Rashaad Newsome, en Vogue
BY Jordan Hruska
May 17 2010 6:35 PM ET
Only some of the Whitney Museum’s galleries were hushed during the 2010 Biennial exhibition when I visited. On the third floor a collection of video pieces was exhibited in a maze of dark rooms, each with a soundtrack that mingles with the others. But for artist Rashaad Newsome’s video piece, only laughter from the viewers filled the room. His pieces, Untitled and Untitled (New Way) were silent, focusing on animated portraits of single dancers performing a dance style called vogue.
In the gallery the teenage French tourist were likely giggling because of the dance's gender-bending. In Untitled one svelte male dancer is dressed in tight pants with a billowy, sequined blouse-like top, bleach-blond hair, and dandyish heeled boots, contorting his body in serpentine poses before breaking them down to a beat that isn't there, all while tossing out seemingly flippant feminine hand gestures. His movements are confident and seemingly instinctual, leaving only his baggy shirt to trail behind in question. Through this he stares unsympathetically at the viewer — both seducing and repelling. When one video stops the teens scream for another.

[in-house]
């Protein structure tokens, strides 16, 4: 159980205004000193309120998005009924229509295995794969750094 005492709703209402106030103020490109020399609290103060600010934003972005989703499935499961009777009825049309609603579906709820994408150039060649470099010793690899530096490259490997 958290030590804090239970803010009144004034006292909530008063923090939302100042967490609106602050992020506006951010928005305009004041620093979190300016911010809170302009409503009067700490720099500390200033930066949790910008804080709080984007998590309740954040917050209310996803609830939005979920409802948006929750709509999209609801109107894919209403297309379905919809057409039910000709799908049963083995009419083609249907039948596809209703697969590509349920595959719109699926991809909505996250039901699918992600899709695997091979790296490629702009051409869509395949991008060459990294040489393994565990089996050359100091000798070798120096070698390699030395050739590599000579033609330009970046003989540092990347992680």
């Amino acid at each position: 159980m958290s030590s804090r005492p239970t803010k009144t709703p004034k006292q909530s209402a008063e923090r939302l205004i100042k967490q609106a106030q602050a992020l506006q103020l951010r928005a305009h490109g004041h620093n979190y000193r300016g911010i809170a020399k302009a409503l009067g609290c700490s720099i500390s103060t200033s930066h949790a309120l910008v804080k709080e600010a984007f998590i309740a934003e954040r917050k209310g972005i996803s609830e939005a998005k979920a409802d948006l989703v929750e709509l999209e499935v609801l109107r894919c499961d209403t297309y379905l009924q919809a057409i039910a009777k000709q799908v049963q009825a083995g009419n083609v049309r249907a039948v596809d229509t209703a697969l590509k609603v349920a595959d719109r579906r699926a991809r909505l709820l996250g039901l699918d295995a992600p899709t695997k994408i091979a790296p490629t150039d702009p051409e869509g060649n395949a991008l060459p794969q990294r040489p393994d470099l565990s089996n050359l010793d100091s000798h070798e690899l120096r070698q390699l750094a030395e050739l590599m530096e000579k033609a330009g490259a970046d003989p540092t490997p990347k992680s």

When I met with Newsome at his Chelsea studio, he talked from behind an antique art deco desk stacked with both magazines and several blinking external hard drives. He was framed by a collection of several gigantic baroque gold frames leaning against the wall behind him. He tells me how he has been inspired by casual gestures and how body language is used as communication. Newsome is quite reserved and refreshingly laconic.
He considers his Whitney Biennial pieces to be an archive of sorts of vogue in its purest forms, but Newsome also records the more pedestrian street theater of urban female body language in an ongoing piece called Shade Compositions, which he has performed internationally. For this piece he choreographs women performers who act out body language typical of urban environments.
"My interest lies in cultural signifiers," says Newsome. "I'm fascinated by ghetto body language used by black and Latino women and how it is integrated into popular culture all around the world and how that transcends class levels. When does it become a part of contemporary global culture and when does it lose that lower-class stigma?"
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